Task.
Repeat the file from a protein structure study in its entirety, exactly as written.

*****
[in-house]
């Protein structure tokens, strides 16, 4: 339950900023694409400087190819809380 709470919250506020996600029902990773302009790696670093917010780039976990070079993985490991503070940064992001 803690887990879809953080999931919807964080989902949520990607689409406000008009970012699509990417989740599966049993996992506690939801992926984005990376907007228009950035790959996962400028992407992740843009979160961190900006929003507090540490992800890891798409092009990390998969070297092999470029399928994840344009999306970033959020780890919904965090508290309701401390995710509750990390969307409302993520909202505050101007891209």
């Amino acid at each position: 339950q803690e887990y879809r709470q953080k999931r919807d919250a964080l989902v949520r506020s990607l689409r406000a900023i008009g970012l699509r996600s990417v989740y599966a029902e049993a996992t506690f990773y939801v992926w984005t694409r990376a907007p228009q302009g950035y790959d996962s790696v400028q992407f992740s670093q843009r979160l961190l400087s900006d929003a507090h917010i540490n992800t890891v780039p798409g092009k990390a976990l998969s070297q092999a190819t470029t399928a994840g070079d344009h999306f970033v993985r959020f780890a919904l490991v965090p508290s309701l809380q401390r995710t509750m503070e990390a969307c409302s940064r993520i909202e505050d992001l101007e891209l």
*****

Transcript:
[in-house]
């Protein structure tokens, strides 16, 4: 339950900023694409400087190819809380 709470919250506020996600029902990773302009790696670093917010780039976990070079993985490991503070940064992001 803690887990879809953080999931919807964080989902949520990607689409406000008009970012699509990417989740599966049993996992506690939801992926984005990376907007228009950035790959996962400028992407992740843009979160961190900006929003507090540490992800890891798409092009990390998969070297092999470029399928994840344009999306970033959020780890919904965090508290309701401390995710509750990390969307409302993520909202505050101007891209």
């Amino acid at each position: 339950q803690e887990y879809r709470q953080k999931r919807d919250a964080l989902v949520r506020s990607l689409r406000a900023i008009g970012l699509r996600s990417v989740y599966a029902e049993a996992t506690f990773y939801v992926w984005t694409r990376a907007p228009q302009g950035y790959d996962s790696v400028q992407f992740s670093q843009r979160l961190l400087s900006d929003a507090h917010i540490n992800t890891v780039p798409g092009k990390a976990l998969s070297q092999a190819t470029t399928a994840g070079d344009h999306f970033v993985r959020f780890a919904l490991v965090p508290s309701l809380q401390r995710t509750m503070e990390a969307c409302s940064r993520i909202e505050d992001l101007e891209l």